We do not inherit the
earth from our ancestors,
we borrow it from
our children.
- Native American Wisdom

Tucson Basin

The Tucson Basin is one of the fastest growing urban areas in the United States -- approximately 10 square miles of desert are lost to development each year.

Tucson has the distinction of being the only large city in the U.S. that is literally situated in the middle of a national park.  This unique juxtaposition of the city and the Park offers tremendous recreation and quality of life benefits for the entire region, yet it also creates serious challenges.

Habitat fragmentation . . . human/wildlife interactions . . . and isolation of Park habitats due to an expanding urban population (and increasing residential growth along Park boundaries) . . . are threatening the overall health and stability of vulnerable species at Saguaro National Park -- and ultimately threatening the overall health and stability of the entire ecoregion.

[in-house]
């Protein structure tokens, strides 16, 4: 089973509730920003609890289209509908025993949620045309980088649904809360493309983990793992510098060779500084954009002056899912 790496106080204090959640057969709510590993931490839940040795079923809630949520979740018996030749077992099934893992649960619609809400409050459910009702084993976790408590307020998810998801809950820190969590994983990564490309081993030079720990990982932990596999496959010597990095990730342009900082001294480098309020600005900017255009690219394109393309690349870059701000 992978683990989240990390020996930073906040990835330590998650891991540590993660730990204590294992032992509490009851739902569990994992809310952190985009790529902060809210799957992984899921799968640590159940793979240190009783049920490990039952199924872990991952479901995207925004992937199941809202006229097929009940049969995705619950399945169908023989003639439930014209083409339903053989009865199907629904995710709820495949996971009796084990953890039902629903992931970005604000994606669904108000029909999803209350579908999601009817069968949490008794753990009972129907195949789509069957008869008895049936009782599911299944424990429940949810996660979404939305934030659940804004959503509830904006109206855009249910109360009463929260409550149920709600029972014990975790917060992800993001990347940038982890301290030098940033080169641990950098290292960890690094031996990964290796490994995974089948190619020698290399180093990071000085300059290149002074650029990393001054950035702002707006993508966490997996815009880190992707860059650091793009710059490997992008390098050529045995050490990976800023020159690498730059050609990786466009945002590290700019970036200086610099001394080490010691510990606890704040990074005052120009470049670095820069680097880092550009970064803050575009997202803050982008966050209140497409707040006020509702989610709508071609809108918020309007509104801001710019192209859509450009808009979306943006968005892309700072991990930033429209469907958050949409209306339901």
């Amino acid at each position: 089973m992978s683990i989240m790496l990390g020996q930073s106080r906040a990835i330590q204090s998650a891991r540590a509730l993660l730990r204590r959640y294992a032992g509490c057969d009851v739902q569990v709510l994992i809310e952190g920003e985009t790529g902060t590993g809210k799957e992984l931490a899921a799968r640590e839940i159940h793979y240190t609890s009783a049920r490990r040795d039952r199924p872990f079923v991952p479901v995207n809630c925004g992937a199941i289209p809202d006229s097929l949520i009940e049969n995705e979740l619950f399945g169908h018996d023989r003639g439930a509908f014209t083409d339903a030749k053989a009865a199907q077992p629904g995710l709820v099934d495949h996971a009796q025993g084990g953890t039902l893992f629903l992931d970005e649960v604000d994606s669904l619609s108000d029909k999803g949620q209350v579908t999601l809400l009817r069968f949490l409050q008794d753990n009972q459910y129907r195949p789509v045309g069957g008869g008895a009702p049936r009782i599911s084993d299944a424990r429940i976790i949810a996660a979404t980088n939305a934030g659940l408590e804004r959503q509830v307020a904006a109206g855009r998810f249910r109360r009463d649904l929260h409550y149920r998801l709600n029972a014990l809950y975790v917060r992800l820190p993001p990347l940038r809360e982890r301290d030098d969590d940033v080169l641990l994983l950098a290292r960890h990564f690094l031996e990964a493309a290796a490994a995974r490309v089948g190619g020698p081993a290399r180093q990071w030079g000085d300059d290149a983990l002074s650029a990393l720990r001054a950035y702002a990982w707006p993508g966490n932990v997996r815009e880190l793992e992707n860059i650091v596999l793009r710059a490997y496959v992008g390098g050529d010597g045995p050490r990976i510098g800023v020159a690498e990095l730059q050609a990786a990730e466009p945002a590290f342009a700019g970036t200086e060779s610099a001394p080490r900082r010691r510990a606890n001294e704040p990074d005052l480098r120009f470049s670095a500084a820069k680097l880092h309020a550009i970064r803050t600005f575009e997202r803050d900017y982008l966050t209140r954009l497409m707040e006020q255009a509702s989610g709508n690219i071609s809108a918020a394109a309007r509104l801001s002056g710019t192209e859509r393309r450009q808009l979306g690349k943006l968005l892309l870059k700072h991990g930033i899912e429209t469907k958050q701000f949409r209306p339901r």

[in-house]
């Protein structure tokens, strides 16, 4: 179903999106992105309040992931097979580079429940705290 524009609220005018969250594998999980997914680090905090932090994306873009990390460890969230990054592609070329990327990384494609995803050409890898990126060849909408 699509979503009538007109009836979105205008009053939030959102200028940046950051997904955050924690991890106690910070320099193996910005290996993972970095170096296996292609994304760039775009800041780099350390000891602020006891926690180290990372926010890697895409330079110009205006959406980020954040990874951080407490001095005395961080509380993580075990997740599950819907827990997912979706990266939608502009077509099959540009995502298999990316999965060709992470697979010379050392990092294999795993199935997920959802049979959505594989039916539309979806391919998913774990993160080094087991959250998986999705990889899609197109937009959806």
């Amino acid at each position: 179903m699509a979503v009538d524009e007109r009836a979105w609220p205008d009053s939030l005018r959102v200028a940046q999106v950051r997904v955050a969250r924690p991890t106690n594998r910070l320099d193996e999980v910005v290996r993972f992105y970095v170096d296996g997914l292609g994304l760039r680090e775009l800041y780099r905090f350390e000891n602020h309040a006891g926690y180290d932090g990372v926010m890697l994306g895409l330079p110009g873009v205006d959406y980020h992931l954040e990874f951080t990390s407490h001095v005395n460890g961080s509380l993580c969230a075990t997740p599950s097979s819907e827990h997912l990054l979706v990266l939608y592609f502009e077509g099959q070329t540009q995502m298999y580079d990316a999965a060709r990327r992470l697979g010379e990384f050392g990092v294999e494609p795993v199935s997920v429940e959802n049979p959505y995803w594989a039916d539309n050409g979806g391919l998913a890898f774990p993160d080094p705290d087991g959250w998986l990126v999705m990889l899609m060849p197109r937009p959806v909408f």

The biological diversity and ecological processes of Saguaro National Park -- remarkable due to the range of elevation and mix of riparian and desert habitats -- are increasingly jeopardized by the habitat fragmentation caused by expanding urban development.

The major challenge facing the National Park Service is determining how to meet the needs of a growing population, anxious to recreate in one of America's premier desert parks, while also preserving important park "values", such as natural quiet, starry skies, and native plants and animals.